Gold has been used as an esthetic statement and enhancement for millennia. Not only does it resist tarnishing, it seems to emanate sunlight. So for symbolic and esthetic reasons, the thin thin tissue paper like sheets of beaten gold pack a big punch when applied over canvas, wood, and paper. A sizing is used to adhere it to the support, and this is where it gets tricky. A student of mine, of Greek background, once said, when I expressed consternation over remembering where I had left sizing, “you make it your business to know where you put it.” As in the kitchen, I sometimes rush the process and I’m not about to reveal how I apply it in a way that allows some removal if needed, and scratching lines into it with a palette knife. You will lose a lot of the leaf, but what stays is always stunning. I tend to use it to increase the spatial depth of my work, or to bathe figurative elements in holy splendor. Often it creates a second layer composition, like polyphony in music, existing somewhat on its own plane. The difficult part is that the leaf can go bright—or dark (black), depending on the lighting. This activity effects motion and change in the artwork, making it changeably interesting. In my own work, it grew out of creating paintings that changed with lighting in terms of degrees Kelvin between, say 2500 and 6000 (red to blue). When the gold is reflecting, the painted areas “diminish,” and conversely. Twenty three karat Italian leaf is softly exquisite, German is harsher, and you never have to worry about varnishing it. The zinc and copper imitation is good, but will tarnish unless coated. I used to use silver leaf, but aluminum is less expensive and never tarnishes.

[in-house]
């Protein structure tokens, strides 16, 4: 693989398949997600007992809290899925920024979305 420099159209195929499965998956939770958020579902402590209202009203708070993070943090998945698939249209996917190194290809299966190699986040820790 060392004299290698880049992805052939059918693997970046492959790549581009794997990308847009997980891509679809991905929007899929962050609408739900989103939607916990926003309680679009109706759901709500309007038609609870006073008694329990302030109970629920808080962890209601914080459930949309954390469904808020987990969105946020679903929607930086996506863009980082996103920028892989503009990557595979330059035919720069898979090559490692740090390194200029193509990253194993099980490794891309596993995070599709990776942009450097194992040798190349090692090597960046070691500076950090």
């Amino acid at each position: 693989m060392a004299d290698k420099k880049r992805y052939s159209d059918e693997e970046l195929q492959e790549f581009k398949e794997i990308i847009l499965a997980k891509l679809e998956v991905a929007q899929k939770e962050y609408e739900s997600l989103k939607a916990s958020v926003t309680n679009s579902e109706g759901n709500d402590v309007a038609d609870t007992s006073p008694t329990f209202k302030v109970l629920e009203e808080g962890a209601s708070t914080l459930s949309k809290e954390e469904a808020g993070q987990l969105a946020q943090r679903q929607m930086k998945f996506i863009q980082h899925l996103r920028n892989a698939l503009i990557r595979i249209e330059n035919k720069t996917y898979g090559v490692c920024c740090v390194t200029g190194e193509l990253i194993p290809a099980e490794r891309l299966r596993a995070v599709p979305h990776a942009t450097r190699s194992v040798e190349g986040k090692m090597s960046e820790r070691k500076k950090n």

Leaf is a challenge to work with, but it helps create a world that has ancient references to Egypt, Greece, Byzantium, and other cultures. It exudes mystery and religiosity through its reflectivity and spatial aspects.